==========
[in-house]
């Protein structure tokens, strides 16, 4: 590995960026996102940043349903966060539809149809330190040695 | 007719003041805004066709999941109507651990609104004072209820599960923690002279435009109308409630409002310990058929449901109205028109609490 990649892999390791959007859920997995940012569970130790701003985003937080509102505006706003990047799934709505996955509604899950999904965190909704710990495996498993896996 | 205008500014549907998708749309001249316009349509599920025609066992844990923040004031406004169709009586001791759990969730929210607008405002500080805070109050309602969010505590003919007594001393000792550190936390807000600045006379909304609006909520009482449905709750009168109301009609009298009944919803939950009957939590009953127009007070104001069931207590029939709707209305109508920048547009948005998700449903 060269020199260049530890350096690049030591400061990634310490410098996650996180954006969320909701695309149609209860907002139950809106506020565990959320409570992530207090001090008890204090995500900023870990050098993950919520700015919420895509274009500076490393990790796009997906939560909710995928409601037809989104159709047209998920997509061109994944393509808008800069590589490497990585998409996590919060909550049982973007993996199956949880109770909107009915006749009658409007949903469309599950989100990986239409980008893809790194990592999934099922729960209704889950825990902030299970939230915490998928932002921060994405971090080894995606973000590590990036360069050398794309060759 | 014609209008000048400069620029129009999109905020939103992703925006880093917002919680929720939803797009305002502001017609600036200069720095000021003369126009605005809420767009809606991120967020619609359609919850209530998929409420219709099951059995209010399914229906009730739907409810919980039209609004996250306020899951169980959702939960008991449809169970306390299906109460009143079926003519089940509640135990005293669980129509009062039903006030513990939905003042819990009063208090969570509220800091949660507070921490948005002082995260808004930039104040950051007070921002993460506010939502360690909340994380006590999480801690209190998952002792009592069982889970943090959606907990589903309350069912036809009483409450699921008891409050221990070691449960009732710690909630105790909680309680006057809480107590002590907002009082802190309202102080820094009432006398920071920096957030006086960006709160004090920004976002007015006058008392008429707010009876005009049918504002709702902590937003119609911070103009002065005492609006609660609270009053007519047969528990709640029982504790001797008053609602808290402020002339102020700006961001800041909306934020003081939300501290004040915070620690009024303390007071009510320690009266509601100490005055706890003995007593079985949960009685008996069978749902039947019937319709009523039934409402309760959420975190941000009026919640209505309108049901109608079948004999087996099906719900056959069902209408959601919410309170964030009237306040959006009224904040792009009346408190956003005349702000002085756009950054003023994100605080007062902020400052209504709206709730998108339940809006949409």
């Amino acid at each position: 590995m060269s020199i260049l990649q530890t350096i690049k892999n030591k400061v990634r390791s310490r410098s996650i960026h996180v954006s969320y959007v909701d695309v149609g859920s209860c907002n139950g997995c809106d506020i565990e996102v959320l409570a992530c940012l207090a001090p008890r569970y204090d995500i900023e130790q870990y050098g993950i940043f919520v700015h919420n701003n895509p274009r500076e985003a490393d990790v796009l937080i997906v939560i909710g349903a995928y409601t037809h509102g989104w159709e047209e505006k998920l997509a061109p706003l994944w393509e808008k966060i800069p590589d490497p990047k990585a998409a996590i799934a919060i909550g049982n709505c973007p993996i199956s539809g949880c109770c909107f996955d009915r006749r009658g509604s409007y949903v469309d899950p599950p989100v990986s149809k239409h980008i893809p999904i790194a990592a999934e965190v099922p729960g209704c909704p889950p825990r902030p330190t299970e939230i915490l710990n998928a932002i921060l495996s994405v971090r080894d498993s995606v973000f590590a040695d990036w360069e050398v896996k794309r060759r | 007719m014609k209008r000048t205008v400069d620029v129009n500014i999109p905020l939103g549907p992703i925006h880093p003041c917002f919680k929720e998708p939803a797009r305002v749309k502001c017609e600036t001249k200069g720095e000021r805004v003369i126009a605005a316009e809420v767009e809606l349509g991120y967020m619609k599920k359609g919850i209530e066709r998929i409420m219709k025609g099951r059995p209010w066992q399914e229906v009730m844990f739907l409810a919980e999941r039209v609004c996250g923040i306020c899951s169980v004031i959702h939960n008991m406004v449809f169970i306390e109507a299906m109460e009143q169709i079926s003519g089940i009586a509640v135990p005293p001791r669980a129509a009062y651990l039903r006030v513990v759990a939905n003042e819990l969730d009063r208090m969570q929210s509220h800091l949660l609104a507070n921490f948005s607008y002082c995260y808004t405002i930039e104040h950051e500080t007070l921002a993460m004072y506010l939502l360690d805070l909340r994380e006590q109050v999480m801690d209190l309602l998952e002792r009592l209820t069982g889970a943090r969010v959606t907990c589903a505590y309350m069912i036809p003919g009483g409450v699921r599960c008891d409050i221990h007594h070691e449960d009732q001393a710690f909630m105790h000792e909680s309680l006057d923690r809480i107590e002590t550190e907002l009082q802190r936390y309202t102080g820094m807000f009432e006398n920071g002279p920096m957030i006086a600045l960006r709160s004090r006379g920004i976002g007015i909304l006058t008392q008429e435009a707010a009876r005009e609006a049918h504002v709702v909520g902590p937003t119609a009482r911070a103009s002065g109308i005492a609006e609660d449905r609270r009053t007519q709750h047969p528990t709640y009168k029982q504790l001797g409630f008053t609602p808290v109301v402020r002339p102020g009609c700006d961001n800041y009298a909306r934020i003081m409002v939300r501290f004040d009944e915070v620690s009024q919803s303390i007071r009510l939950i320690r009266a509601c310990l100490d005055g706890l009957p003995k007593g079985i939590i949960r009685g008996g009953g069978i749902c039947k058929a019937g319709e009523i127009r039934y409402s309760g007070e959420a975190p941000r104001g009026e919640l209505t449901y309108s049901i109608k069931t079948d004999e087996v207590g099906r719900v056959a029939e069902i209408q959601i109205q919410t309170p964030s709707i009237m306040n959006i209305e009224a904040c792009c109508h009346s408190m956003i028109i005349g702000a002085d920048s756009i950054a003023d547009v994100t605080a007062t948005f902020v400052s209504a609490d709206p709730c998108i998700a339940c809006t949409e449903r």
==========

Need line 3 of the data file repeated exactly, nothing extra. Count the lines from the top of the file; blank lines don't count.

């Amino acid at each position: 590995m060269s020199i260049l990649q530890t350096i690049k892999n030591k400061v990634r390791s310490r410098s996650i960026h996180v954006s969320y959007v909701d695309v149609g859920s209860c907002n139950g997995c809106d506020i565990e996102v959320l409570a992530c940012l207090a001090p008890r569970y204090d995500i900023e130790q870990y050098g993950i940043f919520v700015h919420n701003n895509p274009r500076e985003a490393d990790v796009l937080i997906v939560i909710g349903a995928y409601t037809h509102g989104w159709e047209e505006k998920l997509a061109p706003l994944w393509e808008k966060i800069p590589d490497p990047k990585a998409a996590i799934a919060i909550g049982n709505c973007p993996i199956s539809g949880c109770c909107f996955d009915r006749r009658g509604s409007y949903v469309d899950p599950p989100v990986s149809k239409h980008i893809p999904i790194a990592a999934e965190v099922p729960g209704c909704p889950p825990r902030p330190t299970e939230i915490l710990n998928a932002i921060l495996s994405v971090r080894d498993s995606v973000f590590a040695d990036w360069e050398v896996k794309r060759r | 007719m014609k209008r000048t205008v400069d620029v129009n500014i999109p905020l939103g549907p992703i925006h880093p003041c917002f919680k929720e998708p939803a797009r305002v749309k502001c017609e600036t001249k200069g720095e000021r805004v003369i126009a605005a316009e809420v767009e809606l349509g991120y967020m619609k599920k359609g919850i209530e066709r998929i409420m219709k025609g099951r059995p209010w066992q399914e229906v009730m844990f739907l409810a919980e999941r039209v609004c996250g923040i306020c899951s169980v004031i959702h939960n008991m406004v449809f169970i306390e109507a299906m109460e009143q169709i079926s003519g089940i009586a509640v135990p005293p001791r669980a129509a009062y651990l039903r006030v513990v759990a939905n003042e819990l969730d009063r208090m969570q929210s509220h800091l949660l609104a507070n921490f948005s607008y002082c995260y808004t405002i930039e104040h950051e500080t007070l921002a993460m004072y506010l939502l360690d805070l909340r994380e006590q109050v999480m801690d209190l309602l998952e002792r009592l209820t069982g889970a943090r969010v959606t907990c589903a505590y309350m069912i036809p003919g009483g409450v699921r599960c008891d409050i221990h007594h070691e449960d009732q001393a710690f909630m105790h000792e909680s309680l006057d923690r809480i107590e002590t550190e907002l009082q802190r936390y309202t102080g820094m807000f009432e006398n920071g002279p920096m957030i006086a600045l960006r709160s004090r006379g920004i976002g007015i909304l006058t008392q008429e435009a707010a009876r005009e609006a049918h504002v709702v909520g902590p937003t119609a009482r911070a103009s002065g109308i005492a609006e609660d449905r609270r009053t007519q709750h047969p528990t709640y009168k029982q504790l001797g409630f008053t609602p808290v109301v402020r002339p102020g009609c700006d961001n800041y009298a909306r934020i003081m409002v939300r501290f004040d009944e915070v620690s009024q919803s303390i007071r009510l939950i320690r009266a509601c310990l100490d005055g706890l009957p003995k007593g079985i939590i949960r009685g008996g009953g069978i749902c039947k058929a019937g319709e009523i127009r039934y409402s309760g007070e959420a975190p941000r104001g009026e919640l209505t449901y309108s049901i109608k069931t079948d004999e087996v207590g099906r719900v056959a029939e069902i209408q959601i109205q919410t309170p964030s709707i009237m306040n959006i209305e009224a904040c792009c109508h009346s408190m956003i028109i005349g702000a002085d920048s756009i950054a003023d547009v994100t605080a007062t948005f902020v400052s209504a609490d709206p709730c998108i998700a339940c809006t949409e449903r």